Standardized Testing Pros And Cons

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Activity#1: The Pros and Cons of Testing from Two Perspectives Standardized testing is advantageous in many ways. One of the most important benefits is that standardized testing holds teachers and schools responsible for teaching students what they should know, since the student’s achievements in these tests become public record and schools and teachers can come under scrutiny if the scores indicated that they aren’t up to the par. It also guides teachers and helps them determine what to teach and pinpoint and determine the gaps where the student needs to invest more time and effort in order to fill it. Standardized tests are considered practical because they consume less time (all the test-takers do the test at the same time). Testing has…show more content…
A reliable test score will be consistent across different characteristics of the testing situation. Thus, reliability can be considered to be a function of the consistency of scores from one set of tests and test tasks to another. For example, if the same test were to be administered to the same group of individuals on two different occasions, in two different settings, it should not make any difference to a particular test-taker whether she takes the test on one occasion and setting or the other. Reliability is an essential quality of test scores; it is not possible to eliminate inconsistencies entirely due to effective factors. What we can do, however, is try to minimize the effects of those potential sources of consistency that are under our control, through test…show more content…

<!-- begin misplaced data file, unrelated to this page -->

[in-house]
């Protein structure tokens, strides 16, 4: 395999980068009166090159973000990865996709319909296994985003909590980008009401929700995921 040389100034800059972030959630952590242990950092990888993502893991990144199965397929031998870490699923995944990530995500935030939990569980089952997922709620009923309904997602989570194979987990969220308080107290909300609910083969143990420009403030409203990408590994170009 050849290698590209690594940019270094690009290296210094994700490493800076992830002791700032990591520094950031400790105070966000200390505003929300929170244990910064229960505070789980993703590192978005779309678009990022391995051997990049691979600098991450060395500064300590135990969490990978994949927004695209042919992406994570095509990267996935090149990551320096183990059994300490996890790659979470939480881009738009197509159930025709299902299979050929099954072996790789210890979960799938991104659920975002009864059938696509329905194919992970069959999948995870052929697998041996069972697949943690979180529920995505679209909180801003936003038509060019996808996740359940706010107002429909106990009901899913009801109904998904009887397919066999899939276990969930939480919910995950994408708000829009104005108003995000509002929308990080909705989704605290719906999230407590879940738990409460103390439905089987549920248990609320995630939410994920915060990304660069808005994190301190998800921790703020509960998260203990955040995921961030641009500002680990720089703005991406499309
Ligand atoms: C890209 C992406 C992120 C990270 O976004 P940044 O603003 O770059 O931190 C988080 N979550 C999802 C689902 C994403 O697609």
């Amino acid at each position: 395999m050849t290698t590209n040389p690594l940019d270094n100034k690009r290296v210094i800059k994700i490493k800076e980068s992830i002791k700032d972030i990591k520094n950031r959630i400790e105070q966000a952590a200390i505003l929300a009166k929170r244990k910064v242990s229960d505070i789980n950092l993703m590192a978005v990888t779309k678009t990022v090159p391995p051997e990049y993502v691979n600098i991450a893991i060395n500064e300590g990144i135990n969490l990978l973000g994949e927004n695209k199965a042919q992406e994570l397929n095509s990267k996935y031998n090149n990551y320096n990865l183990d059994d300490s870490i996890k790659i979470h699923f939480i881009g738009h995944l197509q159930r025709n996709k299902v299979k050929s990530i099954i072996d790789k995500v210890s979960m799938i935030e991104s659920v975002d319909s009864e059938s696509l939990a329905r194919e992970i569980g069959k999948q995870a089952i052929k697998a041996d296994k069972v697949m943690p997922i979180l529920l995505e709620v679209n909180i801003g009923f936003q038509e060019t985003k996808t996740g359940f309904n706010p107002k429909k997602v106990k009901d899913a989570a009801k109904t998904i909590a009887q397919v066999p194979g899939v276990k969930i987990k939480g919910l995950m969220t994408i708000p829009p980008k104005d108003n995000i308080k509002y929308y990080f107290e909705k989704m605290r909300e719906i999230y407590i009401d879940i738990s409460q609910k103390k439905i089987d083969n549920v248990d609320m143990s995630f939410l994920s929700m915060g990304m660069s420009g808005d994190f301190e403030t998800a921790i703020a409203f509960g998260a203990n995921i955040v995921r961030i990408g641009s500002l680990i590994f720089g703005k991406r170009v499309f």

3. Learning Outcome: Discuss orally a given topic using English language. Assessment Strategy: Performance Assessment (PA) Example Question: You have 100 dollars to donate. Who will you help? Take turns asking and answering with your partner. References Cacioppo, J. T., & Petty, R. E. (1982). The need for cognition. Journal of Personality and Social Psychology, 42, 116–131. Petty, R. E, Briñol, P., Loersch, C., & McCaslin, M. J. (2009). The need for cognition. In M. R. Leary & R. H. Hoyle (Eds.), Handbook of individual differences in social behaviour (pp. 318–329). New York, NY: Guilford Press. Nunnally, J. C. & Bernstein, I. H. (1994). Psychometric theory. New York, NY: McGraw-Hill. Kuder, G. F. & Richardson, M. W. (1937). The theory of estimation of test reliability. Psychometrika, 2, 151-160. Bachman, L. F. (1990) Fundamental considerations in language testing. Oxford: Oxford University Press. Brindley, G. (2001) Outcomes-based assessment and reporting in language programs: a review of the issues. Language Testing, 15, 45-85. The Oxford handbook of applied linguistics (pp. 487-97). Oxford: Oxford University
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